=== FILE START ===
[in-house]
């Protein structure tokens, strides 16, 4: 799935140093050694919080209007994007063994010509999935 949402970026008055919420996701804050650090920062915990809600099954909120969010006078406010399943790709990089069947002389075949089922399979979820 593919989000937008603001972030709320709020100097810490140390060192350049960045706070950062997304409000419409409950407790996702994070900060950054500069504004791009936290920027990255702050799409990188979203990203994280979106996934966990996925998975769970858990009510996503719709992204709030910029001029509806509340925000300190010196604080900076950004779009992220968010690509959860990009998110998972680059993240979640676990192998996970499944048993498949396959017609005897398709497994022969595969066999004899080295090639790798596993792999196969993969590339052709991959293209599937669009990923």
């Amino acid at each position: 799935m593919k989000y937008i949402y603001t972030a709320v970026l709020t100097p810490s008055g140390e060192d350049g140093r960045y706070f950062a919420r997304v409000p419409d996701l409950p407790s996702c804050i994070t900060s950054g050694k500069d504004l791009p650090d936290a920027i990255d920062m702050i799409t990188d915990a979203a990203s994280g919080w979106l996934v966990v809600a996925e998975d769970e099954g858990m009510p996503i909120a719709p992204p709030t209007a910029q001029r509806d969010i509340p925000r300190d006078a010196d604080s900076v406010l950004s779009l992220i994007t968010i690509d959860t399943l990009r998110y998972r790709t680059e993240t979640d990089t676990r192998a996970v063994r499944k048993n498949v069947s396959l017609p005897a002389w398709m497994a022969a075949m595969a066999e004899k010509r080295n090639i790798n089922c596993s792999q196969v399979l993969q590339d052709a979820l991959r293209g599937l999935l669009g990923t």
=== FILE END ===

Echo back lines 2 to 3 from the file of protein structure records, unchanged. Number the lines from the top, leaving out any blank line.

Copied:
């Protein structure tokens, strides 16, 4: 799935140093050694919080209007994007063994010509999935 949402970026008055919420996701804050650090920062915990809600099954909120969010006078406010399943790709990089069947002389075949089922399979979820 593919989000937008603001972030709320709020100097810490140390060192350049960045706070950062997304409000419409409950407790996702994070900060950054500069504004791009936290920027990255702050799409990188979203990203994280979106996934966990996925998975769970858990009510996503719709992204709030910029001029509806509340925000300190010196604080900076950004779009992220968010690509959860990009998110998972680059993240979640676990192998996970499944048993498949396959017609005897398709497994022969595969066999004899080295090639790798596993792999196969993969590339052709991959293209599937669009990923």
């Amino acid at each position: 799935m593919k989000y937008i949402y603001t972030a709320v970026l709020t100097p810490s008055g140390e060192d350049g140093r960045y706070f950062a919420r997304v409000p419409d996701l409950p407790s996702c804050i994070t900060s950054g050694k500069d504004l791009p650090d936290a920027i990255d920062m702050i799409t990188d915990a979203a990203s994280g919080w979106l996934v966990v809600a996925e998975d769970e099954g858990m009510p996503i909120a719709p992204p709030t209007a910029q001029r509806d969010i509340p925000r300190d006078a010196d604080s900076v406010l950004s779009l992220i994007t968010i690509d959860t399943l990009r998110y998972r790709t680059e993240t979640d990089t676990r192998a996970v063994r499944k048993n498949v069947s396959l017609p005897a002389w398709m497994a022969a075949m595969a066999e004899k010509r080295n090639i790798n089922c596993s792999q196969v399979l993969q590339d052709a979820l991959r293209g599937l999935l669009g990923t």